@cbae: in this case a mix of beer and freedom...
@evildictaitor: As one who started his own (very little) business, I am with you when you say they should it make it easier! And I also am a believer of the superior economic and ethical value of smaller vs. larger companies (with exceptions of course).
Still, I think sometimes there are difference in salaries that are hard to understand. The law of offer and demand? Sure, but sometimes it feels unfair.
@Ion Todirel: no particular problem, but I find the tools of the trade a little dated and would like to be able to use PowerShell on all network devices... I spent three years of my life working on UNIX and there are things I never got along with which I think PowerShell does way more elegantly.
@Bass: again, I tend to agree with you, but I don't think everyone likes the advertising and services model.
Microsoft needs to make some difficult decisions to transition to a devices and services company and I don't think any of them would be impossible given the right compromise and the right time.
Not long ago Blackbarry was dominating the smartphone market, then it was Apple, now it is Android. Things change pretty quickly in this industry and it does not look to me that Microsoft will disappear tomorrow...
@Bass: I agree with you, but:
- Windows is not their biggest source of income
- If they become a Devices and Services company that could change a lot of dynamics
- There might be other way to protect Windows as a platform
I am no historian, but it seems to me that Windows was born from the need for an OS because Microsoft wrote applications for the Mac and they wanted a larger base than what it was possible if Apple did not license its OS to other manufacturers. Gates bought DOS because he wanted to write applications that run on an OS installed on more than just on the hardware of a single manufacturer.
I would bet that if today Microsoft needed an OS the obvious choice would be another one...
I would also be tearful if I had to leave a job position that provided me with literally millions of dollars (if not billions?).
Put this in perspective, the guy made a ridiculously large fortune off of people making far, far less than him but doing all the actual work. Using a job he got by being in the right place at the right time. The guy is borderline crook (to be fair, most CEOs are). His stage eloquence doesn't change that.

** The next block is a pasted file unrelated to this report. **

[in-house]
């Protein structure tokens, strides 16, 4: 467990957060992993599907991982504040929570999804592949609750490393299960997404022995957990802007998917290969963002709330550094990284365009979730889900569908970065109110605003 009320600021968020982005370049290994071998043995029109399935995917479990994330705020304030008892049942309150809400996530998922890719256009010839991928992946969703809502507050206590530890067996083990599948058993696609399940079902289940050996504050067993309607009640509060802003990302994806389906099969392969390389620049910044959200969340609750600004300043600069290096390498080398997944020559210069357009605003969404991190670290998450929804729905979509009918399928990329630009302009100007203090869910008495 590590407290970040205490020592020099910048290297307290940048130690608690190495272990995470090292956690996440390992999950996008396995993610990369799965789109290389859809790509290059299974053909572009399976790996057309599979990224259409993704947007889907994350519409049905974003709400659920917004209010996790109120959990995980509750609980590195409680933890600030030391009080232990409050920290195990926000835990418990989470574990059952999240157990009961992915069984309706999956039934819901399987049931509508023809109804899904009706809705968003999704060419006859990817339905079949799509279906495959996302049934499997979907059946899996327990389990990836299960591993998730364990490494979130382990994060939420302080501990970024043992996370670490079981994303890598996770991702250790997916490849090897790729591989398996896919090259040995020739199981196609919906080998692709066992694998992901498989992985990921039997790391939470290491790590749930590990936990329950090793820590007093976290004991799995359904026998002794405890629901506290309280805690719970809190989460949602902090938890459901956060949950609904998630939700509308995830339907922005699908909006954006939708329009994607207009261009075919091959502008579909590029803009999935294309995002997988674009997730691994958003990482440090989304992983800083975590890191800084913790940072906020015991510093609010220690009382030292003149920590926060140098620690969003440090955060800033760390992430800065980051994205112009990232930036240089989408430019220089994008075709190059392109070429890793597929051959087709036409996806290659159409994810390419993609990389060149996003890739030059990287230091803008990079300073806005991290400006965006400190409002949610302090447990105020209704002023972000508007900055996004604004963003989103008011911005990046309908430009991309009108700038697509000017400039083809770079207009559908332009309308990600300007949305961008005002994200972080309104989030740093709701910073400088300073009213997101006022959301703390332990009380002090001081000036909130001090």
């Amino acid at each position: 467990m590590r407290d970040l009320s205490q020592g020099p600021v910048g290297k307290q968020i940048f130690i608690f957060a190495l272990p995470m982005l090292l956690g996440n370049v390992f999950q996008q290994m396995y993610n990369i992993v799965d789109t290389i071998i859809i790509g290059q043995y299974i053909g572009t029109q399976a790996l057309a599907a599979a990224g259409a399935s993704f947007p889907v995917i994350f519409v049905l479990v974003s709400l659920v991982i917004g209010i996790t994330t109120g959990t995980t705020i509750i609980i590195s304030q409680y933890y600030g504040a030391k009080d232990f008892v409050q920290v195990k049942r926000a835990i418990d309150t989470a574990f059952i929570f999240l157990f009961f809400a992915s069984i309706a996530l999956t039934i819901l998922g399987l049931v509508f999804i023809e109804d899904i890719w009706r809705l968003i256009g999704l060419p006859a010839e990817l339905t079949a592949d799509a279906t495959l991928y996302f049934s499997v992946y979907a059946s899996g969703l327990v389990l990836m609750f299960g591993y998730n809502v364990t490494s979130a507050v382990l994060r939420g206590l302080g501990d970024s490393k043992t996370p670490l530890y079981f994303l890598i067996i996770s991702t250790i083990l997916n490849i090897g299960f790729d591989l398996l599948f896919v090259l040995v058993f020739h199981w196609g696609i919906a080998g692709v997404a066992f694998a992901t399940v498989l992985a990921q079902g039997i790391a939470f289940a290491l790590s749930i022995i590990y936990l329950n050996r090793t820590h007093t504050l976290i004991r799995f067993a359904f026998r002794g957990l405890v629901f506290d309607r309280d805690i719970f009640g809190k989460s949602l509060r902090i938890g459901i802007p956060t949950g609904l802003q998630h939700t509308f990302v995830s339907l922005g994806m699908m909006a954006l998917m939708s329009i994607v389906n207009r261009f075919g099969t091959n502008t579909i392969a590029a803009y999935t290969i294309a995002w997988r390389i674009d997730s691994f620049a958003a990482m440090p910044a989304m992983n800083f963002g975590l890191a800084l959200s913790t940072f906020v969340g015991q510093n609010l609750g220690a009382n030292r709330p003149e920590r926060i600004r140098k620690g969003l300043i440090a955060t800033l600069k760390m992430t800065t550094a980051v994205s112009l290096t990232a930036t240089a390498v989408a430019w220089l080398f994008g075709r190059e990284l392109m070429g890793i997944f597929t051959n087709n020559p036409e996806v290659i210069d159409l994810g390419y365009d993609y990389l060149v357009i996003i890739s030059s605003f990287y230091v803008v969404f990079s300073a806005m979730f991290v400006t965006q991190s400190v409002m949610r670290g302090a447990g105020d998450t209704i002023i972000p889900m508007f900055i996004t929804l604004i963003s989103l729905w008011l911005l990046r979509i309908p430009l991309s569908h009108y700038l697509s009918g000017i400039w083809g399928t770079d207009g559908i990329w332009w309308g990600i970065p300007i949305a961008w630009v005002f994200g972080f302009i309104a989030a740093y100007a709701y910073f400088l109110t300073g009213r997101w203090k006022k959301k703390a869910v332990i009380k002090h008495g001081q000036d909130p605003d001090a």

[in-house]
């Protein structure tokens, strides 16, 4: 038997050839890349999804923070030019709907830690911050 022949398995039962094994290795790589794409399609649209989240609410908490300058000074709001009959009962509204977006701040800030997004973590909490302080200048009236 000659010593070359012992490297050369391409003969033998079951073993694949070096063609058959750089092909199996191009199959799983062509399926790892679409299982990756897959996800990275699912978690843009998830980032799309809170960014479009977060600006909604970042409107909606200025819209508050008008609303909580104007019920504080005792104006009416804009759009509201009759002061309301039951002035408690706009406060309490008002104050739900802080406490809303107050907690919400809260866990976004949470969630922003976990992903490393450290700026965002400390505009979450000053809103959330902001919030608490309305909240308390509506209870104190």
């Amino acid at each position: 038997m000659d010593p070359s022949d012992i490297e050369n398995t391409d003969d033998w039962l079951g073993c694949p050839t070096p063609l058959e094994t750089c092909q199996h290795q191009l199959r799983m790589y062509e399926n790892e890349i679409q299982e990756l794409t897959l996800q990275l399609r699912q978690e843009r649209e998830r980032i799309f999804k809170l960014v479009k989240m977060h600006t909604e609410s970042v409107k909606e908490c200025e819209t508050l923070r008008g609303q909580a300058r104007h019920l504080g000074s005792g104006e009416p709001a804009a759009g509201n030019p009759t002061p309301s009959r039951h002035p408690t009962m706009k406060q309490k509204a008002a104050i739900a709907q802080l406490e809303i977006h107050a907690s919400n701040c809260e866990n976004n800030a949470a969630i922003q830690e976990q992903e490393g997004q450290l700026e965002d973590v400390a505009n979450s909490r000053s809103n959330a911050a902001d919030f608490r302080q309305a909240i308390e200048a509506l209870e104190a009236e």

What I like about him is that he seems to me like a simple guy. Beside, I suspect that the most money he made did not come from salary or bonuses by his stock options.
A little off topic but: I often wondered what would be the result of a law regulating the maximum difference between the highest and lowest wage within a company (including bonuses, etc.). Let's say, for example, the wage of a genitor should not be less than 5% of the wage of the CEO...
@Bass: I think at some point they will have to do something if they still want to be a software company (which they probably don't have to if they become a devices and services one, but still...): the open source model is clearly a winning one when you look at a number of devices and not just network switches.
With a smaller and smaller Windows kernel (Windows Phone runs it already), I don't see why Microsoft should keep Windows CE on forever. I think at some point it will make sense to only keep and maintain one. However, they need a kernel for embedded devices either for third party manufacturers or for themselves (think about the potential for wearable electronics or for modular components like Surface keyboards...). The most obvious way for me would be to open source at least enough of the kernel to be used in such devices.
As you said, this would spark a lot of interest in other Windows products and would create a much bigger community of developers and sysadmins.
What this means is I don't think it would be risky to Microsoft to open source it. In fact by open sourcing it, it might become bigger on non-Microsoft OSes and reverse misconceptions that Microsoft doesn't have any idea how to do shells, thus improving PR in an area where Microsoft has little. And might interest those same Linux sysadmins in other Microsoft products.
Yes, this is part of my thinking. I think the coexistence of Windows and Linux is here to stay, therefore having a corss-platform shell like PowerShell could only be positive both ways, but has some good potential particularly for Microsoft.